Gulshan Devaiah
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Last month, actor Gulshan Devaiah replied to a tweet asking what Kangana Ranaut’s best performance was in just three words: Tweeting as Rangoli.

“My God, it got so much traction. It was in the news some 900 times and got retweeted so much,” he says. The tweet’s one of many tongue-in-cheek observations the actor’s made on Twitter over the past few months. At a time when doomscrolling is all too real and social media leaves one feeling worse for the wear, he seems to have mastered the art of using it to have fun. “The pandemic is when you’re really cut away from everybody else and when you’re isolated,” he explains. “That’s what made me realize that I really need to hold on to my sense of humour, because that’s the only thing that will help me get through this.” Devaiah uses Instagram to leave comments on friends’ posts and Facebook – which he describes as “one of the most IT cell-infiltrated places” (the other being WhatsApp) – to share his mother’s poetry. Twitter, where he set up an account in 2011, is where he spends most of his time. He talks us through his social media strategy:

Handling his own accounts

The actor doesn’t have a social media team, instead he spends a couple of hours every morning and at night after 9.30 pm – he admits that’s increased since lockdown began – checking his notifications and replying to tweets. “All the tweets are like mine, all the retweets are mine, the good ones, the bad ones and sometimes the dodgy ones,” he says. He hasn’t thought of a broader online strategy, except when it comes to promoting projects he’s in, for which he takes his cues from contracted social media agencies.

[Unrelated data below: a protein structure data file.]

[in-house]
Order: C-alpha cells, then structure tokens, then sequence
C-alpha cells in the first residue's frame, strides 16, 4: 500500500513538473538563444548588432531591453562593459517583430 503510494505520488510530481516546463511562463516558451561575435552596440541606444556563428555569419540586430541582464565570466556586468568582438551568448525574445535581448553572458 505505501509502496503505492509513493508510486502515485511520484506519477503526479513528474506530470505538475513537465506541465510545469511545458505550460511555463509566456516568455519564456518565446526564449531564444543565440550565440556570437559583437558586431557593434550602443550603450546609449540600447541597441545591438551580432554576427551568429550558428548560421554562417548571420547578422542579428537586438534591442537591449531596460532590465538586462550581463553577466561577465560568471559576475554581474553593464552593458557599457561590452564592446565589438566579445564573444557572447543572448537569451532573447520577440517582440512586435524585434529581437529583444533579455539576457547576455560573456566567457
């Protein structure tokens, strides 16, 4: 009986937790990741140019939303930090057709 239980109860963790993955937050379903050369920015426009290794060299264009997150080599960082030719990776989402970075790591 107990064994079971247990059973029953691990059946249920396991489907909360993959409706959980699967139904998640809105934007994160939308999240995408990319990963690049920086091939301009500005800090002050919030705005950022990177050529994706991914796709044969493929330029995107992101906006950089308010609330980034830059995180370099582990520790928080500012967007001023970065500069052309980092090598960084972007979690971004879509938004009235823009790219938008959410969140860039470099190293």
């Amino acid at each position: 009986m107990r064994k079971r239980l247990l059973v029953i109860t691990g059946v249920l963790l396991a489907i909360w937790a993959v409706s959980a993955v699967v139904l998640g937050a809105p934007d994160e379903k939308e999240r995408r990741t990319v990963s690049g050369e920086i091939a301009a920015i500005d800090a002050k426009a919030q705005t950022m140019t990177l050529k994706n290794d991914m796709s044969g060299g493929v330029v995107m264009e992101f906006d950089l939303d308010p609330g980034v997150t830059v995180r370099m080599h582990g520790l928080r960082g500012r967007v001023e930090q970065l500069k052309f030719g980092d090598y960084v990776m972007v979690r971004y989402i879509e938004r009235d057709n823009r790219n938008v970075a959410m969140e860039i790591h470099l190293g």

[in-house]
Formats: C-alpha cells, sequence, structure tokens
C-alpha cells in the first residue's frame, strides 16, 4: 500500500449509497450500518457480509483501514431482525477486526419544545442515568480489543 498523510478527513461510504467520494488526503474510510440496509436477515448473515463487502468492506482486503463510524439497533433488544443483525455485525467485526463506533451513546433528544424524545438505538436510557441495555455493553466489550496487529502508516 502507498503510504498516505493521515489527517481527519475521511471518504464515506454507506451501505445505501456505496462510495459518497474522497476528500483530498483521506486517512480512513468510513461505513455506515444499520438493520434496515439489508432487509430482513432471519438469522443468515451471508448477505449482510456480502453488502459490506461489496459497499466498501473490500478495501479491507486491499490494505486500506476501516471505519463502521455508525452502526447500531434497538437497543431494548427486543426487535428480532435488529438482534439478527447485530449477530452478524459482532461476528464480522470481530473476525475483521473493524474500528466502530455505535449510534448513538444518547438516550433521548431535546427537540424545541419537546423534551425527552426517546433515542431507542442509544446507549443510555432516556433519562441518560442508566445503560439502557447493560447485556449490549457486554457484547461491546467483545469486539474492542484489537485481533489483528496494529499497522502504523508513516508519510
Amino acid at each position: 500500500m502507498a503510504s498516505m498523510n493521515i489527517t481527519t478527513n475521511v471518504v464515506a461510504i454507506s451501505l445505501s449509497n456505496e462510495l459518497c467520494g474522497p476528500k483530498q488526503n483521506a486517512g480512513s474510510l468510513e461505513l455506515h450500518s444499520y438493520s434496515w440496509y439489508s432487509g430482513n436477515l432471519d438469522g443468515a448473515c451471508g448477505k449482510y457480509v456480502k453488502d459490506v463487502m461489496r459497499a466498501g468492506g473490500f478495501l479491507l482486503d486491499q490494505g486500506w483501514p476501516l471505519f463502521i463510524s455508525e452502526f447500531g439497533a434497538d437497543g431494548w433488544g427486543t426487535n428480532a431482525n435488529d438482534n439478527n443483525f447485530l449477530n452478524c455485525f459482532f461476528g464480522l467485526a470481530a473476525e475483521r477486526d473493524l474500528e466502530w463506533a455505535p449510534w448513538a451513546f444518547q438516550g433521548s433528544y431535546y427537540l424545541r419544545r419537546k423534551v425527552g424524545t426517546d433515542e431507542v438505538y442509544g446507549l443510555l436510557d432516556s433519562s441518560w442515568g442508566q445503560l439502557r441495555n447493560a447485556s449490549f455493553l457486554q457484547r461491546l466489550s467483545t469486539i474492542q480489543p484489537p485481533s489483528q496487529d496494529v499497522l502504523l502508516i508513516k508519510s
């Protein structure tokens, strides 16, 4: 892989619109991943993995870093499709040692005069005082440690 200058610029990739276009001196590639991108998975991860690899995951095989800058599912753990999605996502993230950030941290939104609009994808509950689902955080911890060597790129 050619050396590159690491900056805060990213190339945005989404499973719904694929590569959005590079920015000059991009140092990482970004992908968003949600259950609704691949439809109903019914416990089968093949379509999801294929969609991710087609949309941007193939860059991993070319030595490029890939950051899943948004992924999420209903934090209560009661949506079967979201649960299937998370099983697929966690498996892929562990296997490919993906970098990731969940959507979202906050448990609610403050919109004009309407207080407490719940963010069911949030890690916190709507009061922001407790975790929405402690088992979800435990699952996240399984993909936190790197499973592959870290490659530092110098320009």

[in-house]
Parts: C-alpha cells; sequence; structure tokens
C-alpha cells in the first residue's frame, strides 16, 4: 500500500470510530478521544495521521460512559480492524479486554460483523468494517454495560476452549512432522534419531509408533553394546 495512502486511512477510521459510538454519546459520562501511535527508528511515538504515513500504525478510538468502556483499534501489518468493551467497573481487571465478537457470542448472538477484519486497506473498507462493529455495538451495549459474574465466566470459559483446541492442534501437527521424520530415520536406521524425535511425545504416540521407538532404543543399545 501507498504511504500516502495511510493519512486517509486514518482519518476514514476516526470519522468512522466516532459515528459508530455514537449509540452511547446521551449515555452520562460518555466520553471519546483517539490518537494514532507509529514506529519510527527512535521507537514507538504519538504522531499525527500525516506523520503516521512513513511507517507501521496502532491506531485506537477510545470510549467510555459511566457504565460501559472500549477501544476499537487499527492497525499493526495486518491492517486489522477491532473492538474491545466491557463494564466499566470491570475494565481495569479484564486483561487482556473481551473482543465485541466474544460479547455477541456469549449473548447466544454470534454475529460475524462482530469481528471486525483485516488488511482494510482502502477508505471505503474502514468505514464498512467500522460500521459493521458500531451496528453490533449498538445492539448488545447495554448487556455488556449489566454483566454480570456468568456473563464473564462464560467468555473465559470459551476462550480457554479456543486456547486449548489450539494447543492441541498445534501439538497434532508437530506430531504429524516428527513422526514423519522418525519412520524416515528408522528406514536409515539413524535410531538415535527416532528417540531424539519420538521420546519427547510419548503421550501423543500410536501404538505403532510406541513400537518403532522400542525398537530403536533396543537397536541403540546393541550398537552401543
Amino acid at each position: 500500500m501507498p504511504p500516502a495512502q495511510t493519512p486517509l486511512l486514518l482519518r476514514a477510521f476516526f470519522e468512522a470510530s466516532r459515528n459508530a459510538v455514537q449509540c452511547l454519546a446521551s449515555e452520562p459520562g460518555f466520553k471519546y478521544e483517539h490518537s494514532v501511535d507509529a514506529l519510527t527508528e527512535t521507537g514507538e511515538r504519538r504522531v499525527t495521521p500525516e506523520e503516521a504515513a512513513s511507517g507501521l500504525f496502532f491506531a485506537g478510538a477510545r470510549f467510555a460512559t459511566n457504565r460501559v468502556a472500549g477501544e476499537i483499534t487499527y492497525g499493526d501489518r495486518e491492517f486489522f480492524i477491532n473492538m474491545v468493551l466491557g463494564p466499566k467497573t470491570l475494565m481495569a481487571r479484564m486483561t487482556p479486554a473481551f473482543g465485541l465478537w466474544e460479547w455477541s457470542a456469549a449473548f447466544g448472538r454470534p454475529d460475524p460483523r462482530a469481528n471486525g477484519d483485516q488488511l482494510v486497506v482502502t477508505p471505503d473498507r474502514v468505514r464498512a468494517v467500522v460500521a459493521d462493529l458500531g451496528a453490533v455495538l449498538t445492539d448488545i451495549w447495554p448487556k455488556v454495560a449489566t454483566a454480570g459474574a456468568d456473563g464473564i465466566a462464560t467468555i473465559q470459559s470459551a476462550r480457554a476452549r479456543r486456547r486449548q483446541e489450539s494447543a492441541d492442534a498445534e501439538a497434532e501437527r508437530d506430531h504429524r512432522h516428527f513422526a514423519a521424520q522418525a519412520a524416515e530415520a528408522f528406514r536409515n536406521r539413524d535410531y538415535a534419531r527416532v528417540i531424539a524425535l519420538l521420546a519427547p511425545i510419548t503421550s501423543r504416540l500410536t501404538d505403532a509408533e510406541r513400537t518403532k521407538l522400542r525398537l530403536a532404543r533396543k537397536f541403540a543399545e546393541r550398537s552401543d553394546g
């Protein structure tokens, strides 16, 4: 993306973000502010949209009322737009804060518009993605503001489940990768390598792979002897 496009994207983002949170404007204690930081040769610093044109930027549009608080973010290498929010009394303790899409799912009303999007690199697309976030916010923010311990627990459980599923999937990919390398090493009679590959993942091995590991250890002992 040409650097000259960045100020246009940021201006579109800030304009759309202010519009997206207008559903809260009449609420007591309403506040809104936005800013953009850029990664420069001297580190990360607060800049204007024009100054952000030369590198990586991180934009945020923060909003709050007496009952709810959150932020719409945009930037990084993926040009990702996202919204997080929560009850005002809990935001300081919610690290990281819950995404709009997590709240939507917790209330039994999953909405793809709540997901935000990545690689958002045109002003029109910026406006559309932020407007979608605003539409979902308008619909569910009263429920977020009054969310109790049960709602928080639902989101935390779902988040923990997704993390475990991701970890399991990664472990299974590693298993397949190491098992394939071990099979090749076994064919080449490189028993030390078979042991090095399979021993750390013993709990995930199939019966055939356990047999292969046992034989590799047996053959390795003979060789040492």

Dealing with trolls

Devaiah sometimes responds to trolls privately, which he says always surprises them because they expect the account to be handled by a social media manager instead. The only time he’s affected by their comments is when they use abusive language towards his parents, but he diffuses the situation by trying to figure out if these are real people or just bots.

“Many times, I start typing something in return. And then I delete it. I’m like: No, no, no, this is exactly like what I shouldn’t do. I shouldn’t let it get under my skin,” he says. He applies the same philosophy to tweets that people appreciate or make viral. “I feel really good for five seconds. After that, I move on. That’s social media – today, everybody will talk about you and tomorrow, they’ll say something else.”

While tweeting about Kangana is the fastest way to attract trolling, he’s realized, what amuses him is that many of her fans follow him only to keep tabs on what he’s saying. “Sometimes they’ll even say nice things like: By the way, you were really good in that film. Or, oh, cute picture,” he says. It makes the rapid 180-degree turnaround to abuses when he does tweet the actress that much more bemusing.

Why he doesn’t want to be verified

The actor hasn’t applied for a blue tick on Twitter, and has no plans to, despite his friends’ urging. Another thing he has no interest in – buying bots to inflate his follower count. “Media companies are constantly messaging and trying to sell me fake followers. I get offered two-month packages, six-month packages,” he says. He’s also devised how to spot whether other large accounts avail of such services. “Some Twitter accounts have 30,000 followers, but after three months that drops to 4,000. That means they haven’t extended their package and so their followers have vanished. I have a little quiet laugh about it,” he says.

What he wishes Twitter would change

The actor likens the ugly side of Twitter to the voyeuristic nature of Bigg Boss, where no thoughts are too demeaning to be broadcast. “There’s so much name-calling,” says Devaiah. “If you’re opposing something, do it with dignity.”

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